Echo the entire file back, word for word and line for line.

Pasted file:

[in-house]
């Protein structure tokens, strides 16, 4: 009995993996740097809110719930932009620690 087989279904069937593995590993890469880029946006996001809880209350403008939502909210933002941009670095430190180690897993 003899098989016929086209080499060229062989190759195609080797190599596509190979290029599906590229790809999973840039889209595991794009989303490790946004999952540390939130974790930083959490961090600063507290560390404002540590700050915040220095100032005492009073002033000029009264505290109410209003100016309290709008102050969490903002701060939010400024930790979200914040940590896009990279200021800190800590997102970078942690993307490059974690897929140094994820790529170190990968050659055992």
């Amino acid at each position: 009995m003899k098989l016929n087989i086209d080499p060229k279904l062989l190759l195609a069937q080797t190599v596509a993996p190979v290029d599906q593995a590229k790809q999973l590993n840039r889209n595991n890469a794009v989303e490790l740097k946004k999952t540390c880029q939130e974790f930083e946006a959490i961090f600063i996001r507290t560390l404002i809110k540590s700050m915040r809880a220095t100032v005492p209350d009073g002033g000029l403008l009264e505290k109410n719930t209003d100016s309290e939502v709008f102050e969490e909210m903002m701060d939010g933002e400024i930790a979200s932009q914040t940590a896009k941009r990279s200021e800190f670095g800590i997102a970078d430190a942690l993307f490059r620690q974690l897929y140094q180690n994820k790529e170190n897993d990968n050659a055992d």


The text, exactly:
[in-house]
């Protein structure tokens, strides 16, 4: 009995993996740097809110719930932009620690 087989279904069937593995590993890469880029946006996001809880209350403008939502909210933002941009670095430190180690897993 003899098989016929086209080499060229062989190759195609080797190599596509190979290029599906590229790809999973840039889209595991794009989303490790946004999952540390939130974790930083959490961090600063507290560390404002540590700050915040220095100032005492009073002033000029009264505290109410209003100016309290709008102050969490903002701060939010400024930790979200914040940590896009990279200021800190800590997102970078942690993307490059974690897929140094994820790529170190990968050659055992």
């Amino acid at each position: 009995m003899k098989l016929n087989i086209d080499p060229k279904l062989l190759l195609a069937q080797t190599v596509a993996p190979v290029d599906q593995a590229k790809q999973l590993n840039r889209n595991n890469a794009v989303e490790l740097k946004k999952t540390c880029q939130e974790f930083e946006a959490i961090f600063i996001r507290t560390l404002i809110k540590s700050m915040r809880a220095t100032v005492p209350d009073g002033g000029l403008l009264e505290k109410n719930t209003d100016s309290e939502v709008f102050e969490e909210m903002m701060d939010g933002e400024i930790a979200s932009q914040t940590a896009k941009r990279s200021e800190f670095g800590i997102a970078d430190a942690l993307f490059r620690q974690l897929y140094q180690n994820k790529e170190n897993d990968n050659a055992d």